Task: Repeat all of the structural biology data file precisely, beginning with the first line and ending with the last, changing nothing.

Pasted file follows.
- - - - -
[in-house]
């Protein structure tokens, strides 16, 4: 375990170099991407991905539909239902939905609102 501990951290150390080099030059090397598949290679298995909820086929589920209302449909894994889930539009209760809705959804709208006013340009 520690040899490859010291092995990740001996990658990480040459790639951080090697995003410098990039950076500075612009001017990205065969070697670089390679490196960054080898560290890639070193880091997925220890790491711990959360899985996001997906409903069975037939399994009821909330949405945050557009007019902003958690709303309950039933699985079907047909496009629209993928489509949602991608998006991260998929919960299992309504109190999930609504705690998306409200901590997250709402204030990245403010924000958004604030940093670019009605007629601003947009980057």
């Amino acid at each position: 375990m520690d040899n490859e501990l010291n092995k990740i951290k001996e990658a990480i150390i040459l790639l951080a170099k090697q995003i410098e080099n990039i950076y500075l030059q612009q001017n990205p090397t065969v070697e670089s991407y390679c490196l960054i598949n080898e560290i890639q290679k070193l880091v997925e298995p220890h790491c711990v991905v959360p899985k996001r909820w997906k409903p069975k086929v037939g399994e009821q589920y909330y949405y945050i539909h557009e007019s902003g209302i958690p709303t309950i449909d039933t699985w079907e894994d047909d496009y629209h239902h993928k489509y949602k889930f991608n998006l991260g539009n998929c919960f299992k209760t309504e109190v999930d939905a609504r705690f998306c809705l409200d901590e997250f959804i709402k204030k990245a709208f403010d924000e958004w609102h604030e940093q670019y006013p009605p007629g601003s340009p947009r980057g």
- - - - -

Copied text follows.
[in-house]
């Protein structure tokens, strides 16, 4: 375990170099991407991905539909239902939905609102 501990951290150390080099030059090397598949290679298995909820086929589920209302449909894994889930539009209760809705959804709208006013340009 520690040899490859010291092995990740001996990658990480040459790639951080090697995003410098990039950076500075612009001017990205065969070697670089390679490196960054080898560290890639070193880091997925220890790491711990959360899985996001997906409903069975037939399994009821909330949405945050557009007019902003958690709303309950039933699985079907047909496009629209993928489509949602991608998006991260998929919960299992309504109190999930609504705690998306409200901590997250709402204030990245403010924000958004604030940093670019009605007629601003947009980057």
């Amino acid at each position: 375990m520690d040899n490859e501990l010291n092995k990740i951290k001996e990658a990480i150390i040459l790639l951080a170099k090697q995003i410098e080099n990039i950076y500075l030059q612009q001017n990205p090397t065969v070697e670089s991407y390679c490196l960054i598949n080898e560290i890639q290679k070193l880091v997925e298995p220890h790491c711990v991905v959360p899985k996001r909820w997906k409903p069975k086929v037939g399994e009821q589920y909330y949405y945050i539909h557009e007019s902003g209302i958690p709303t309950i449909d039933t699985w079907e894994d047909d496009y629209h239902h993928k489509y949602k889930f991608n998006l991260g539009n998929c919960f299992k209760t309504e109190v999930d939905a609504r705690f998306c809705l409200d901590e997250f959804i709402k204030k990245a709208f403010d924000e958004w609102h604030e940093q670019y006013p009605p007629g601003s340009p947009r980057g």